What are Oliver Emberton's tips for running a blog?: originally appeared on Quora: The best answer to any question. Ask a question, get a great answer. Learn from experts and access insider knowledge. You can follow Quora on Twitter, Facebook, and Google+.
In my first year of blogging I was read over 4 million times, mostly through a cunning strategy I call "screwing everything up and learning."
Let me save you some time. Here are the 5 most surprising lessons I learned:
1. The world owes you nothing
The cold, unfeeling universe does not give two shits about you or your writing.
Anyone can walk into a bookstore and pick from Shakespeare, Pratchett, JK Rowling and a million more. Tell me (a) is your writing more deserving of attention and (b) how would anyone even know?
This may sound dispiriting, and it's meant to. We live at the center of our own private universes, which can fool us into thinking the world responds to our merits, as we see them. If you believe this, you're in for a lifetime of tear-stained keyboards.
If you acknowledge the truth, you can arm yourself accordingly.
2. Give people a reason to care
You are in competition with every other distraction on the Internet. Your beautifully written sonnet must joust for attention against Miley Cyrus with a kitten.
If you want an audience, don't write for yourself. Forget yourself. Start with:
- Who am I writing for?
Let's say you're writing for casual bloggers. It's not hard to think of things that casual bloggers might struggle with ("How to win your first thousand followers"), find entertaining ("My blog cost me my job, wife and kids") or inspiring ("How my blog got me a date with Natalie Portman"). Start there.
3. Hook emotionally
Brilliant intellectuals can appreciate content on a purely intellectual basis. For everyone else, there's urgent news, sex, themselves, gossip and sex.
You know when you feel compelled to click on a link? You don't have time to think about it. Hooks are entirely emotional:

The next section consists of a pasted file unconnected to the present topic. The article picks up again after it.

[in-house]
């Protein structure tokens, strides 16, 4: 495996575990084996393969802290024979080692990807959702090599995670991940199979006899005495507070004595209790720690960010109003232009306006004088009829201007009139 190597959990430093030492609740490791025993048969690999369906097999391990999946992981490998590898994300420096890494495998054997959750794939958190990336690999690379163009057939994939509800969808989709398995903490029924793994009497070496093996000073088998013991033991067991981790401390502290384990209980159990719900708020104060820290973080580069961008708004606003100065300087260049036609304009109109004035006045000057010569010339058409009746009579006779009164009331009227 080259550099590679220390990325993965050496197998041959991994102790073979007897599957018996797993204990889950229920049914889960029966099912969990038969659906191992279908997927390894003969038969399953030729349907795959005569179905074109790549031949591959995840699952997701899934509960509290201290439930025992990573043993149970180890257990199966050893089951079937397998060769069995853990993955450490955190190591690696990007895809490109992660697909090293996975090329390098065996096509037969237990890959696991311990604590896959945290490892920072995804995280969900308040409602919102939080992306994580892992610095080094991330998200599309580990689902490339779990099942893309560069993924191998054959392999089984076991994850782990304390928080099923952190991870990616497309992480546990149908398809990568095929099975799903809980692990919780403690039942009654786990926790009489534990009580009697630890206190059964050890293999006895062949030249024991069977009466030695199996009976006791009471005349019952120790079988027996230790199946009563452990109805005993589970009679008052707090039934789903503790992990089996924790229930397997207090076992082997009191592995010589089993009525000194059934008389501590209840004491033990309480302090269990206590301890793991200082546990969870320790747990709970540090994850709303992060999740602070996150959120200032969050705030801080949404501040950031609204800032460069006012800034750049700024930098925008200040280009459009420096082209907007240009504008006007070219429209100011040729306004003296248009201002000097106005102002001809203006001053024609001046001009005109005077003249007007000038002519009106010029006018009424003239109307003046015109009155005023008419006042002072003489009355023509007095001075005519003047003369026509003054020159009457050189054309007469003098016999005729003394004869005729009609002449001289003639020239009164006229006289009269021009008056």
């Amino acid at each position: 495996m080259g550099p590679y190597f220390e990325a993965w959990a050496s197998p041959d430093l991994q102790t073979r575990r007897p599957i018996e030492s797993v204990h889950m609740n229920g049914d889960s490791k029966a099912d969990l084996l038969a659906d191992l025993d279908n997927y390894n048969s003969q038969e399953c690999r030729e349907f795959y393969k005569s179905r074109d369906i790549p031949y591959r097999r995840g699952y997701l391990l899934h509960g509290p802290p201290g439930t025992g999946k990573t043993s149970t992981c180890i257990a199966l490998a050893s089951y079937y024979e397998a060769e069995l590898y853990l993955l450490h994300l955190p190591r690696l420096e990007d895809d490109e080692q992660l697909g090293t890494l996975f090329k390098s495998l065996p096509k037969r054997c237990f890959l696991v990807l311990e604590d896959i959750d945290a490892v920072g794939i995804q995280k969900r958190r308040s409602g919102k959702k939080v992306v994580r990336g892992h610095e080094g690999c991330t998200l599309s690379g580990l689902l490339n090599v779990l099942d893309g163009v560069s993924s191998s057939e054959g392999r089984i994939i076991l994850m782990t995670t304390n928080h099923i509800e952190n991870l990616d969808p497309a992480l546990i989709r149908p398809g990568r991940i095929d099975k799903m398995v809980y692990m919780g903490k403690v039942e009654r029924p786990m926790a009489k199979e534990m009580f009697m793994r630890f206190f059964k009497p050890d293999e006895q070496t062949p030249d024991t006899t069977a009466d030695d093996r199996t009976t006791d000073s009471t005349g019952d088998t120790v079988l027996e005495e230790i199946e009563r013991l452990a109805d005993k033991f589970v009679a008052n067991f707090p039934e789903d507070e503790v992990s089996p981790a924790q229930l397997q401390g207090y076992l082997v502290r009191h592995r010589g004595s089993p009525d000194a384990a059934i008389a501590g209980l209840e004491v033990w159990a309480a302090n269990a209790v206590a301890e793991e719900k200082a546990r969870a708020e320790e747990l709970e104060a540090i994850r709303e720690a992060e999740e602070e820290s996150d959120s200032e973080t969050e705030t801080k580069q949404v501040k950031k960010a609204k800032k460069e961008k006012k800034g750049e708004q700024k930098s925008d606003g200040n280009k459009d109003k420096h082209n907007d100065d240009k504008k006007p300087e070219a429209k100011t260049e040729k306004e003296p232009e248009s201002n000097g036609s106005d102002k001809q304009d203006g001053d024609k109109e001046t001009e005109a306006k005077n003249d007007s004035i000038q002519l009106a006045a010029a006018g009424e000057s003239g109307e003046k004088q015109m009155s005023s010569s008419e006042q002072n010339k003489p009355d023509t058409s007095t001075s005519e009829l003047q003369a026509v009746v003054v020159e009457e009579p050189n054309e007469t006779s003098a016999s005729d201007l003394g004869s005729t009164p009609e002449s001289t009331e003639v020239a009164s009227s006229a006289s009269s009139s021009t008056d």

- Scary & urgent - "Terrorists will attack your town, tomorrow"
These emotions can be conveyed in a headline. Your headline is where you will win or lose most of your audience. A title in a tweet is judged and dismissed by 99% of your audience before they see another word; ensure yours punches them in their emotional face.
4. Edit as much as you write
Editing is a superpower which can turn charcoal into diamonds. Most people seem content to shovel coal.
Don't mistake editing for proof reading. Editing is where you take your work apart in a blender, rearrange, rewrite and rethink everything. Everything. At a minimum, you must edit for:
- Verbosity. Nothing will kill attention faster than excess words. Like these. For example.
I personally spend 2-3x as much time editing as writing. It makes all the difference.
5. Build a platform
If you're searching for an audience, it doesn't take long to realise that the famous get most of the attention. The mistake is to assume this dooms you to failure. You just need to become slightly more famous.
It's slowest at the start, which is where most people give up. My writing did nothing for 4 months; later that year I had 4 million views. Write continuously, and test everything you can think of. Think of it like tuning a radio.
To win in the long term, your platform must efficiently convert readers into followers. Forget likes and tweets; followers are what you're after. Best of all, start a mailing list - it's more work, but you'll have far higher engagement than you'll ever get from Twitter and Facebook.
If you write something and it doesn't clearly encourage people to follow you, you're playing the wrong game.
Some writers may find all of this a bit dirty. Well, yes. Unfortunately, it's also how people work. You must appeal to their nature before you can win them over with your writing. Otherwise, no-one will even know what wonders they're even missing.
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